Michael Smith, Excuse Me!?!…I’m looking for the “Fountain of Youth”
GREENE NAFTALI GALLERY | JUNE 25 - AUGUST 14, 2015
Throughout his lengthy performance art career, Michael Smith (b. 1951, Chicago) has been known for his creation of his own world full of existential happenings in curious forms. He has continued to perform and examine the absurdities of existence, particularly the concept of being an outcast in a chaotic, overpopulated society. Smith worked on a number of projects with Mike Kelley, and, after the late artist’s passing, is now having the first solo show of his new body of work at Greene Naftali Gallery. Entitled Excuse Me!?!...I’m looking for the “Fountain of Youth,” the exhibition continues to carry his two well known personae through each transformational stage of the artist’s life: Baby Ikki (Smith in character and costume as a baby) and the befuddled Everyman Mike, who, like the artist himself, is approaching the age of retirement.
The first room of Everyman Mike’s world looks like a faux-medieval foyer with six colored flags covered with unfinished Sudoku puzzles on each of them. Below the flags are six TV screens, three on each side, showing his Avuncular Quest videos, which force viewers to face a disturbed, middle-aged Everyman Mike fidgeting amongst his clothes in search of something. Whether he is wearing a tracksuit, a tan trench coat, or a black down jacket, the expression of confusion and discomfort never leaves Mike’s face as he rummages through every pocket to find something that is always beyond his reach. In one of the videos, he searches his pockets for a map, which he eventually finds, unfolds, and examines, yet he can’t read it because he isn’t wearing his glasses. He rummages back through his pockets searching for his glasses, which inevitably do not help him to read the map. It’s bizarre idiosyncrasies such as these that guide viewers through the exhibition and beguile them into Smith’s peculiar exploration of existence. These videos document the aging Mike’s quest to find the Fountain of Youth. In particular, Mike’s frustrated journey examines the idiosyncrasies of being a tourist, of needing to consume every moment of unknown spaces and existences.
Mike’s world keeps spinning, literally, as his age timeline appears within the setting of a lonely disco. In an installation titled Timeline, a screen stands before a giant disco ball spinning and shining with several colored spotlights. As the disco ball spins, the years of Smith’s life are projected onto the screen. Every few minutes, a fog machine screams and emits smoke into the silent disco. While dance events are typically overcrowded, Smith examines feelings of isolation throughout his life and represents them on the lonely disco floor.
Presentations of loneliness and solitude continue into the next room of the gallery. Photographs cover every wall of the space and document Mike’s two failed journeys: to the Fountain of Youth Archaeological Park (an actual place) in Florida, and to KidZania, a São Paulo theme park when children can take on adult roles. Many of the photos display Smith alone, maintaining the same confused and puzzled expression, in lonely environments such as the airport, an empty street and a restaurant. Other photographs in the room include that of children wearing scrubs and medical gear, Mike travelling through the Fountain of Youth Park with a thick red water bottle, and him sitting in a chair enjoying a sunset. How serene, right? Well, once the sun goes down, the darkness emerges and Smith leads you into the final room of Mike’s absurdities: the ballet.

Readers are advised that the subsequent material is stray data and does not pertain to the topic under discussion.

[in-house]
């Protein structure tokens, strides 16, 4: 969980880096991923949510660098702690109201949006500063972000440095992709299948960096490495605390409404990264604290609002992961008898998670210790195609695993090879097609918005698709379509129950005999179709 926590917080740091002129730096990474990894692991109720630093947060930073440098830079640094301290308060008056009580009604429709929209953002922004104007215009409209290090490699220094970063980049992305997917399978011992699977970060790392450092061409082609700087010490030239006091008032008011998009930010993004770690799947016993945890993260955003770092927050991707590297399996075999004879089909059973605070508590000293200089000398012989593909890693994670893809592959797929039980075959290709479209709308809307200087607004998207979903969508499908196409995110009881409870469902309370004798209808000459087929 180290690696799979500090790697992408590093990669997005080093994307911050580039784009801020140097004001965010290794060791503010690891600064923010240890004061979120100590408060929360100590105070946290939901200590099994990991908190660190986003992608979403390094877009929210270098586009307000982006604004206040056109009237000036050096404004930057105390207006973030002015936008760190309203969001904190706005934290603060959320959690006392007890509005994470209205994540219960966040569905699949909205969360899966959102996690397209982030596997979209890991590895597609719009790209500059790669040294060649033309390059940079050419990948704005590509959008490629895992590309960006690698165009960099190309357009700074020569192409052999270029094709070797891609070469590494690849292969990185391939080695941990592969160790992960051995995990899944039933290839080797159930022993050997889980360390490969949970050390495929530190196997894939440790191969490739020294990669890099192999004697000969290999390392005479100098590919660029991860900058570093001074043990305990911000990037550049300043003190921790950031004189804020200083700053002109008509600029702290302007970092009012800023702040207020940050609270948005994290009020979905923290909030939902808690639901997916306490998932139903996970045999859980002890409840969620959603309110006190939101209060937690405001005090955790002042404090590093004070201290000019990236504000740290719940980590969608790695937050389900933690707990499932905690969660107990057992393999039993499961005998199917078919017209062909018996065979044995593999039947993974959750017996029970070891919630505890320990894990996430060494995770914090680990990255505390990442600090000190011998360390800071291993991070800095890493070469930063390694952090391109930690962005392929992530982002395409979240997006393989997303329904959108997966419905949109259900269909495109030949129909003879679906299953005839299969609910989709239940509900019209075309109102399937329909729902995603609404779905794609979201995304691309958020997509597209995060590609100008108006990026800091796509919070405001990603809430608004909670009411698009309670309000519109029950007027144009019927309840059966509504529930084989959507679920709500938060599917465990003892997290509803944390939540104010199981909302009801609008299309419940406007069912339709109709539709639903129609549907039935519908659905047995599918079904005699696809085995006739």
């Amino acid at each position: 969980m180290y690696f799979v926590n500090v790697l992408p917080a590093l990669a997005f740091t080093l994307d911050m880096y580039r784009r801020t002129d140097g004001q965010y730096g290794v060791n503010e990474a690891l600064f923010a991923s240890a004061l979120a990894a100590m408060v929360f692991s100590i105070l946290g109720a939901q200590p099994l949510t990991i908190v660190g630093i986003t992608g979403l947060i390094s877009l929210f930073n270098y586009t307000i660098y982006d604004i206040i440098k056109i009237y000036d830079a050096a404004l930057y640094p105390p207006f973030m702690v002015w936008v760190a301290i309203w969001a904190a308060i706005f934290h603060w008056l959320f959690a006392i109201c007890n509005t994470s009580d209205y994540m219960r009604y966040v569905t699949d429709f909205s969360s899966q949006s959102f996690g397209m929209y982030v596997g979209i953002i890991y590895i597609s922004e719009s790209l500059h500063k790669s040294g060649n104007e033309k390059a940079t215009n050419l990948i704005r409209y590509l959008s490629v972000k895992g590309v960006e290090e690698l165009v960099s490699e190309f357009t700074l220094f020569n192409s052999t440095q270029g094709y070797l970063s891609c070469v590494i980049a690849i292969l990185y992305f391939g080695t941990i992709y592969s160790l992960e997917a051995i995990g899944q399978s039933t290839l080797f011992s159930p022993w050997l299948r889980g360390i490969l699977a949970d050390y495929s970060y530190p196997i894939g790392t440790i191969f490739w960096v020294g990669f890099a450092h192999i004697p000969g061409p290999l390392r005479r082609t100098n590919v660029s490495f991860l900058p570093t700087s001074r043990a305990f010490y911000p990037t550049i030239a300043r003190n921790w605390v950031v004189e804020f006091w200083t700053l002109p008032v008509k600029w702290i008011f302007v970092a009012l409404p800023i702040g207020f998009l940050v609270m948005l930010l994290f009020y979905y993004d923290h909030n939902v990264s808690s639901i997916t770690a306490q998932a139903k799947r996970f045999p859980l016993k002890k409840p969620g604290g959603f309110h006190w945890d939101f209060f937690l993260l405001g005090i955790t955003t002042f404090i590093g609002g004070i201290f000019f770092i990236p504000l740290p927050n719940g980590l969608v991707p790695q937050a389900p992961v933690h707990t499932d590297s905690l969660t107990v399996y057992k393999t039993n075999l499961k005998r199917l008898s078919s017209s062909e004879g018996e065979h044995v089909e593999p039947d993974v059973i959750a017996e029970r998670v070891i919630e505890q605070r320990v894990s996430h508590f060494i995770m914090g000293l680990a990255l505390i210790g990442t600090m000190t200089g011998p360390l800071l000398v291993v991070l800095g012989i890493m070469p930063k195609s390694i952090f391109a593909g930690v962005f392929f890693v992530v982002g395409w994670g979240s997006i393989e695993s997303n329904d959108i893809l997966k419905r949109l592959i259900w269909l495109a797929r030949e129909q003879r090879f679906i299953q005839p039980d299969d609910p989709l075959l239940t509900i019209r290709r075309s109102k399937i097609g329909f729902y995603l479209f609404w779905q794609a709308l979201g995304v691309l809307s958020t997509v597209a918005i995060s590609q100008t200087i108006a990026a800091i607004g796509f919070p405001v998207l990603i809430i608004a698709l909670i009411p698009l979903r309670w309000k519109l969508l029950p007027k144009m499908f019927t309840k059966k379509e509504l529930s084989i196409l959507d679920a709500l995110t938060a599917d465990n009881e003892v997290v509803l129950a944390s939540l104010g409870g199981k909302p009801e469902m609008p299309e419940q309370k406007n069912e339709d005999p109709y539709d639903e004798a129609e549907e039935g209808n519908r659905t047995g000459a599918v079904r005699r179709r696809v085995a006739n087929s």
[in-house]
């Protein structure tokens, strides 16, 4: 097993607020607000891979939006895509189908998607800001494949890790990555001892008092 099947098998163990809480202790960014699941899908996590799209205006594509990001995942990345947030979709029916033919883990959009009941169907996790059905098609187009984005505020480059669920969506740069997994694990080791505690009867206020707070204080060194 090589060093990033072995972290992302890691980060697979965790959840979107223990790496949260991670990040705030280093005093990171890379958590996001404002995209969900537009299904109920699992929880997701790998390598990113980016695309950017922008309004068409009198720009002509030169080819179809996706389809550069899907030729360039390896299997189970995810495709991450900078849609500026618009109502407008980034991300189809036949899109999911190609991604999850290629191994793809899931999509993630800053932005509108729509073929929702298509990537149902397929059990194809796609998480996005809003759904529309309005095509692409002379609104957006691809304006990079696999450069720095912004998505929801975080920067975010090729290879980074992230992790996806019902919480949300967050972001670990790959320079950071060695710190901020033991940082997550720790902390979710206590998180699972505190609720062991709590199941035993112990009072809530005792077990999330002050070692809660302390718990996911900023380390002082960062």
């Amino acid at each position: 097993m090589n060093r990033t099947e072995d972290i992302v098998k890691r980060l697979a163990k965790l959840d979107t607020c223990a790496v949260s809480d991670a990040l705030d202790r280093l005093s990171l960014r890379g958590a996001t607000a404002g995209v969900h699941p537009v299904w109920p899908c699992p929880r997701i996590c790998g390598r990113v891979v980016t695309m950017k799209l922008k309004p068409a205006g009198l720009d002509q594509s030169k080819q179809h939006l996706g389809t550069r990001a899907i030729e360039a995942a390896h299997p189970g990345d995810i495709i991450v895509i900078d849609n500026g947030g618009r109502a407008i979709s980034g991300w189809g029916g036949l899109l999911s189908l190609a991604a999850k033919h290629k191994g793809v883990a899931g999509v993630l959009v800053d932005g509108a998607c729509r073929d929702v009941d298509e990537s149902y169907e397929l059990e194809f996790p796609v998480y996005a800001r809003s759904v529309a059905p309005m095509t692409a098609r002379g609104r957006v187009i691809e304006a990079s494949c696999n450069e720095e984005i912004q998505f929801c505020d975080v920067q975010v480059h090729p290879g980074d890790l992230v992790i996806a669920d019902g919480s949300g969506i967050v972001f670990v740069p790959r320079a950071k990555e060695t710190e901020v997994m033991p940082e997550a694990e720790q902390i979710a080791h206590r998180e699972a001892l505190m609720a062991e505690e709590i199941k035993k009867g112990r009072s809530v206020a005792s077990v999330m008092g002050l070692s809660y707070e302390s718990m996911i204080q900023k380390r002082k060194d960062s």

The debut performance of Smith’s Excuse Me!?!...I’m looking for the “Fountain of Youth” features a 20-minute video screening of the bizarre situations that Mike (and Baby Ikki) encounter. Accompanied by several young ballet dancers, the not-so-graceful Mike finds himself in inconvenient situations in which he lacks tact and elegance. He struggles to get water from a fountain blocked by the young ballerinas, to engage in yoga practice with the dancers, even to get himself prepared to get through airport security. In each scene, Mike looks baffled and confused. He can’t keep up and he seems so lost, as if he’s having a life crisis and can’t seem to catch a break. After Mike’s brief turn as a jester (which was absolutely terrifying), Baby Ikki appears. The dancers are moving so gracefully across the stage, as delicate as can be, and Baby Ikki stomps around trying to follow their lead, lacking stability and balance.
Much of Smith’s performance work shows an influence from Samuel Beckett and the theatre of the absurd. Feeling isolated and estranged from the world, Smith seeks out life’s kooky happenings and amplifies them through still documentation, installation, and performance. While pushing absurdities, Smith has also explored different periods of life in his performances. Being a man in his mid ‘60s, his symbolic search for the “Fountain of Youth” implies that, while he is trying to regain some form of juvenility, he also understands the era of growing old and retiring. Smith’s youth is not literal youth in the sense that he wishes to be young again, but rather that he is seeking new ways to spring forward and engage in new adventures and hobbies. As an older man, Smith is interested in working through this transitional period in his life to regain some of his youthfulness. It’s a bit dark and ironic because his quest for the Fountain of Youth exemplifies his struggles entering the golden years and wanting to revert back to a younger, simpler time. Though he exaggerates his idiocy, Smith’s exhibition amplifies feelings that we would rather lay aside than allow to come to fruition.
To view all images, please refer to the article on The Brooklyn Rail's website.